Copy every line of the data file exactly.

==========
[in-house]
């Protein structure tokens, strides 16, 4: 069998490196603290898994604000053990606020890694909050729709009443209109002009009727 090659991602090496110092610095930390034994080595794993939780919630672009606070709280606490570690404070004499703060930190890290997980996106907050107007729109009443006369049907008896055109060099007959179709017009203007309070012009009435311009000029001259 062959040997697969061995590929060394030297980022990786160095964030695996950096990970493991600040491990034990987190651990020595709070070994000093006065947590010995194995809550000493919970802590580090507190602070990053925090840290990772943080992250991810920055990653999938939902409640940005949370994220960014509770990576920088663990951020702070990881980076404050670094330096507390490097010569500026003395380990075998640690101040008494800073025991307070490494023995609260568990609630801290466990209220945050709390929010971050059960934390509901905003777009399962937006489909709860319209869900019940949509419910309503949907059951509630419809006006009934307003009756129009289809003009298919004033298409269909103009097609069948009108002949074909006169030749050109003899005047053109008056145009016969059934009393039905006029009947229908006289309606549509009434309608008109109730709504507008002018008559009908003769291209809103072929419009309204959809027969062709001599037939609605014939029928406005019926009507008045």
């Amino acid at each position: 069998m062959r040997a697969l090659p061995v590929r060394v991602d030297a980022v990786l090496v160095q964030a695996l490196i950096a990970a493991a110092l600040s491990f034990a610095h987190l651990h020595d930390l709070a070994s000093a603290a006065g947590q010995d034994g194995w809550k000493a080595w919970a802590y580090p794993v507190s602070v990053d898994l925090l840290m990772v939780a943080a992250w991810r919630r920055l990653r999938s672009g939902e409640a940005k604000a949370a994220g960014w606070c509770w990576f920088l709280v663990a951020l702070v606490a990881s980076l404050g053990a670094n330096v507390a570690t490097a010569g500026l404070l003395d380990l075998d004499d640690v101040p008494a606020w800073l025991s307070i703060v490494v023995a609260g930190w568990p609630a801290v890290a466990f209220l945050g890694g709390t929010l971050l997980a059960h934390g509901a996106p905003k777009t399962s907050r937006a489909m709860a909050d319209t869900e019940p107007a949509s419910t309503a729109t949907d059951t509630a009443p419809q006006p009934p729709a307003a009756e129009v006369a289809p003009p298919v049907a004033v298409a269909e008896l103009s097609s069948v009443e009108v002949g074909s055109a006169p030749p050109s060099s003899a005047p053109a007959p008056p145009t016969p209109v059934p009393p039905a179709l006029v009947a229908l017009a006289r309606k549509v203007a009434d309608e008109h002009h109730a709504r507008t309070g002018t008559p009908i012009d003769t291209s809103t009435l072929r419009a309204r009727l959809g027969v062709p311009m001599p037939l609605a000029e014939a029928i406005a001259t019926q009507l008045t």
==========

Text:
[in-house]
């Protein structure tokens, strides 16, 4: 069998490196603290898994604000053990606020890694909050729709009443209109002009009727 090659991602090496110092610095930390034994080595794993939780919630672009606070709280606490570690404070004499703060930190890290997980996106907050107007729109009443006369049907008896055109060099007959179709017009203007309070012009009435311009000029001259 062959040997697969061995590929060394030297980022990786160095964030695996950096990970493991600040491990034990987190651990020595709070070994000093006065947590010995194995809550000493919970802590580090507190602070990053925090840290990772943080992250991810920055990653999938939902409640940005949370994220960014509770990576920088663990951020702070990881980076404050670094330096507390490097010569500026003395380990075998640690101040008494800073025991307070490494023995609260568990609630801290466990209220945050709390929010971050059960934390509901905003777009399962937006489909709860319209869900019940949509419910309503949907059951509630419809006006009934307003009756129009289809003009298919004033298409269909103009097609069948009108002949074909006169030749050109003899005047053109008056145009016969059934009393039905006029009947229908006289309606549509009434309608008109109730709504507008002018008559009908003769291209809103072929419009309204959809027969062709001599037939609605014939029928406005019926009507008045």
């Amino acid at each position: 069998m062959r040997a697969l090659p061995v590929r060394v991602d030297a980022v990786l090496v160095q964030a695996l490196i950096a990970a493991a110092l600040s491990f034990a610095h987190l651990h020595d930390l709070a070994s000093a603290a006065g947590q010995d034994g194995w809550k000493a080595w919970a802590y580090p794993v507190s602070v990053d898994l925090l840290m990772v939780a943080a992250w991810r919630r920055l990653r999938s672009g939902e409640a940005k604000a949370a994220g960014w606070c509770w990576f920088l709280v663990a951020l702070v606490a990881s980076l404050g053990a670094n330096v507390a570690t490097a010569g500026l404070l003395d380990l075998d004499d640690v101040p008494a606020w800073l025991s307070i703060v490494v023995a609260g930190w568990p609630a801290v890290a466990f209220l945050g890694g709390t929010l971050l997980a059960h934390g509901a996106p905003k777009t399962s907050r937006a489909m709860a909050d319209t869900e019940p107007a949509s419910t309503a729109t949907d059951t509630a009443p419809q006006p009934p729709a307003a009756e129009v006369a289809p003009p298919v049907a004033v298409a269909e008896l103009s097609s069948v009443e009108v002949g074909s055109a006169p030749p050109s060099s003899a005047p053109a007959p008056p145009t016969p209109v059934p009393p039905a179709l006029v009947a229908l017009a006289r309606k549509v203007a009434d309608e008109h002009h109730a709504r507008t309070g002018t008559p009908i012009d003769t291209s809103t009435l072929r419009a309204r009727l959809g027969v062709p311009m001599p037939l609605a000029e014939a029928i406005a001259t019926q009507l008045t």